Friday, June 5, 2009

The Hopeful Continuation Narrative

"Can lifestyles that are unsustainable be moral?" asks Sulak Sivaraksa, a Thai Buddhist, social activist, and cultural critic. It comes from a wonderful little book entitled Seeds of Peace, in which Sivaraksa deeply reflects of the politics of capitalism, especially in his native Thailand, and then offers a new vision of society based on Buddhist teachings.

I have written about this quotation before, in an early post on the blog. Some of what you will read here is copied from that post. (Apologies to anyone who happened to read that post - although I don't think it was all that many.) Sivaraksa's quote continues to strike me as provocative, especially for those of us living in lands of over-consumption. It brings up not only big questions about consumerism, but also how we interact with the planet, the choices we make around war and peace, the way we run companies and our households - really, most everything we do.

Over the past few months, I have continued to hear a set of messages coming from world leaders, business leaders, neighbors, friends, and even strangers that I would describe as the Hopeful Continuation Narrative. The first message is that "the economy" is going to turn around soon, maybe in six months, maybe in a few years. The second message is that we must do everything we can to preserve the companies and financial institutions that are major cogs in the system. In other words, you let the banks go down, and places like General Motors, and there will be mass amounts of unemployment and misery. The third message is that, at least here in the U.S., the economic plans of the Obama administration are going to "work" and get us "out of this crisis." The fourth message is that all of us must sacrifice now - and are sacrificing now in the form of smaller paychecks, layoffs, etc. - for a "better" tomorrow.

What strikes me about these messages is that there is the deep assumptions that lay behind them. A: our happiness and general well being are linked to a thriving capitalist system. B: government propping up of established institutions will allow us "average people" to continue to have work, income, housing, etc. C: it will all go back to "normal" in a short while, we just have to weather the current storm.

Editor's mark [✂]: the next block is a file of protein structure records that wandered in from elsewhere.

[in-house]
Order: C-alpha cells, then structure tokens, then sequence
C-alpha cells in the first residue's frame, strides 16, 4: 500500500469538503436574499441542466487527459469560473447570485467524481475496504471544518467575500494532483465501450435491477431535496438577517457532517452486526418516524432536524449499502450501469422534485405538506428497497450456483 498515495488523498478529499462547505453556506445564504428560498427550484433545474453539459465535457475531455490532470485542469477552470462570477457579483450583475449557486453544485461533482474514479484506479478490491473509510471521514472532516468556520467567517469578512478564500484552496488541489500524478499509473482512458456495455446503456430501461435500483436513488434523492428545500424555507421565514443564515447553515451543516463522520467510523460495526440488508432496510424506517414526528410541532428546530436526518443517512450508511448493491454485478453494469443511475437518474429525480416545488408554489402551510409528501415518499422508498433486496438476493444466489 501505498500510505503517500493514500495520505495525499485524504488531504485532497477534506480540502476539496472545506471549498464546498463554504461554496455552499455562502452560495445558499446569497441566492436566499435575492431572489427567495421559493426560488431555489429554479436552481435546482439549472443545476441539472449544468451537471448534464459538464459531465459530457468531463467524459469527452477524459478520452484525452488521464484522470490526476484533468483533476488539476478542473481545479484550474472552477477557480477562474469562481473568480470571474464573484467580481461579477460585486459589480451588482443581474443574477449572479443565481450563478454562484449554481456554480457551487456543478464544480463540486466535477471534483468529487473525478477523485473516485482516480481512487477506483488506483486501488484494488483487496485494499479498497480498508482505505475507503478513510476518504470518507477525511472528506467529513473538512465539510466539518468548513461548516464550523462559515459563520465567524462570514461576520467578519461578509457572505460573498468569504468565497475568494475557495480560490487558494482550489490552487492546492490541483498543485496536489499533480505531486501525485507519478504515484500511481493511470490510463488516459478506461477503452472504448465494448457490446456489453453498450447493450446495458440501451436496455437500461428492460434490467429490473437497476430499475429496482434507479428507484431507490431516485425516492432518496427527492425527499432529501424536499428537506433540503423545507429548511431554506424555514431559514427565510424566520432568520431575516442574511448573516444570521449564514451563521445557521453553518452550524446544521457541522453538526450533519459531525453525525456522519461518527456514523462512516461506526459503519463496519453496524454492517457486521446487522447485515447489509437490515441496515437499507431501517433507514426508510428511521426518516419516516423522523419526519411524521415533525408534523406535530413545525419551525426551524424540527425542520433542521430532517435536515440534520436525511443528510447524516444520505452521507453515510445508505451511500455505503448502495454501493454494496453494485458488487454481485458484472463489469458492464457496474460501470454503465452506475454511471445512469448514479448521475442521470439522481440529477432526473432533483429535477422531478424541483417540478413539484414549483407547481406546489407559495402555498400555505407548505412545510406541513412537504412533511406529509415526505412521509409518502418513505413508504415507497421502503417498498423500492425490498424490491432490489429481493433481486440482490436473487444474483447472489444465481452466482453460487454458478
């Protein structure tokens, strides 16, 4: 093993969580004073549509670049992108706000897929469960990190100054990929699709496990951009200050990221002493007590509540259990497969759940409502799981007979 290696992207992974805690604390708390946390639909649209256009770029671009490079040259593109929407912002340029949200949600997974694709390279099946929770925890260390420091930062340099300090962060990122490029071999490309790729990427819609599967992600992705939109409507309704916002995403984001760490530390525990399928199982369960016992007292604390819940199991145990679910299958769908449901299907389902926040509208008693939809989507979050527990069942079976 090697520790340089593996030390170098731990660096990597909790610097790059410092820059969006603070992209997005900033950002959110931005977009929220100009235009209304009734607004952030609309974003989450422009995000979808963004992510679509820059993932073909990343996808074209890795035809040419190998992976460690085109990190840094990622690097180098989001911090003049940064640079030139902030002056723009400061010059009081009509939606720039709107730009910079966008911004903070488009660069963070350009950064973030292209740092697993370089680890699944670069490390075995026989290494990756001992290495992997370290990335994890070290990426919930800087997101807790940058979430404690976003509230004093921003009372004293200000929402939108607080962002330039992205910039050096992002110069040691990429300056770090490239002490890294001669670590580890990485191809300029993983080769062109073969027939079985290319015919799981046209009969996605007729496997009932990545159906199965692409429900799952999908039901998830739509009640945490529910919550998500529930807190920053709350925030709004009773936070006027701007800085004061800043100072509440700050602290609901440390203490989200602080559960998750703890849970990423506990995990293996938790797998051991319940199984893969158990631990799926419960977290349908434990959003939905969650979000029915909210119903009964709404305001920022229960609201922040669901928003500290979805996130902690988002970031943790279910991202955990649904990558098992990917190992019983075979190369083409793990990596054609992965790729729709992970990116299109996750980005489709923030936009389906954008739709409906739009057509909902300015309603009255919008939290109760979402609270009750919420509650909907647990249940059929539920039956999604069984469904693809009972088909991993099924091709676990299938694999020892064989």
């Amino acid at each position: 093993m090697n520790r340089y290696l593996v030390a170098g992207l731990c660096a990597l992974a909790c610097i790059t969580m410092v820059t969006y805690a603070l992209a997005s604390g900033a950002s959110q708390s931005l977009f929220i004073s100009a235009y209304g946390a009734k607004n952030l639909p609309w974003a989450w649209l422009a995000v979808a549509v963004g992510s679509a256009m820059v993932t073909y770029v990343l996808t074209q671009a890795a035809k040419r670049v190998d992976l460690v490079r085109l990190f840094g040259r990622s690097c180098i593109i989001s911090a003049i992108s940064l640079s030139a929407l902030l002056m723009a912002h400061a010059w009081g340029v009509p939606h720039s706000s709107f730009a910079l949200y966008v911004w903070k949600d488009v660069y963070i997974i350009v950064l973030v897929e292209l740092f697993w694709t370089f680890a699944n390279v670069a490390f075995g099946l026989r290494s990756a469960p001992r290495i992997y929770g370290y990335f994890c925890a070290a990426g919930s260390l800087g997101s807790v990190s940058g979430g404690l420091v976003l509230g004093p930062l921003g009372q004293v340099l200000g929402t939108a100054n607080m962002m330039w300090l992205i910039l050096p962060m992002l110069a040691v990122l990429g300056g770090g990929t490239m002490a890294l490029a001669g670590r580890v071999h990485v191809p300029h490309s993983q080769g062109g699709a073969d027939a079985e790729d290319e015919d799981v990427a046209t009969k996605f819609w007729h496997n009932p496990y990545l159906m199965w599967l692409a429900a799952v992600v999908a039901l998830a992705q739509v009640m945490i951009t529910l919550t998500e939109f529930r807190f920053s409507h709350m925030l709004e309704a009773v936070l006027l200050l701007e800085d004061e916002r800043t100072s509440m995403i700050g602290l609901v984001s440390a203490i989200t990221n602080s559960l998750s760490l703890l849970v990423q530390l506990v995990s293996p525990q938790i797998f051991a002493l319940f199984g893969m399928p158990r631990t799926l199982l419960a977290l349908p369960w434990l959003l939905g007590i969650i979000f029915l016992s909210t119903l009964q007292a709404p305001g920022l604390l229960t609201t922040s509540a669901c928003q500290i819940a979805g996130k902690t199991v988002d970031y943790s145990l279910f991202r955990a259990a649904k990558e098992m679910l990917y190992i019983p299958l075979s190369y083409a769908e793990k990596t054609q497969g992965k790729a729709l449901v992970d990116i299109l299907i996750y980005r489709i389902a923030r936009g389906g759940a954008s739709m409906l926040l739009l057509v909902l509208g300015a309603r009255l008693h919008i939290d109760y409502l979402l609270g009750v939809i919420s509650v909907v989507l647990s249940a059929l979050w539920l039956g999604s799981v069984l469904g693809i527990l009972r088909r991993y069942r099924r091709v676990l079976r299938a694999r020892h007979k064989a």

Implicit behind all this is the view that the current economic system, which is more and more global in it's reach everyday, is the "best," most intelligent way of working with the stuff of the world. I think it's really important to see how economics is not just about money and companies, but really about how we as humans interact with the material world completely.

I have asked, and continue to ask the following questions:

1. Do we really want the economy to "turn around," to go back to something resembling what it has been? In other words, do we really wish to continue to support, participate, and drive an economy that thrives only when there is over production, over consumption, and excessive amounts of greed?

2. How do Buddhist ethics and wisdom teachings fit into a life enmeshed within a globalized capitalist model?

3. What have gained from putting our energy and time into the current economic model and what have we lost?

What's fascinating to me, even as I find much of our current economic system wanting in terms of ethics, is how it has provided us with a clear glimpse of interdependence. When you see stock markets falling at the same time across the globe, for example, or banks struggling on every continent - it's more difficult to believe that things are separate and have no effect on each other.

It seems in all this we as a species have an opportunity to really examine what it is our lives are built out of, and to ask the kinds of questions that destablize stories like the Hopeful Continuation Narrative, which currently are considered common sense. What comes after that, I don't know. Maybe a whole lot of change, maybe not.

I think these words from Sulak Sivaraska are a helpful guide. "To alleviate suffering, we must always go back to our own spiritual depths - to retreat, meditation, and prayer. It is nearly impossible to sustain the work otherwise. It is easy to hate our enemies - the industrialists who exploit us and pollute our atmosphere. But we must come to see that there is no 'other' ... It is greed, hatred, and delusion that we need to overcome."

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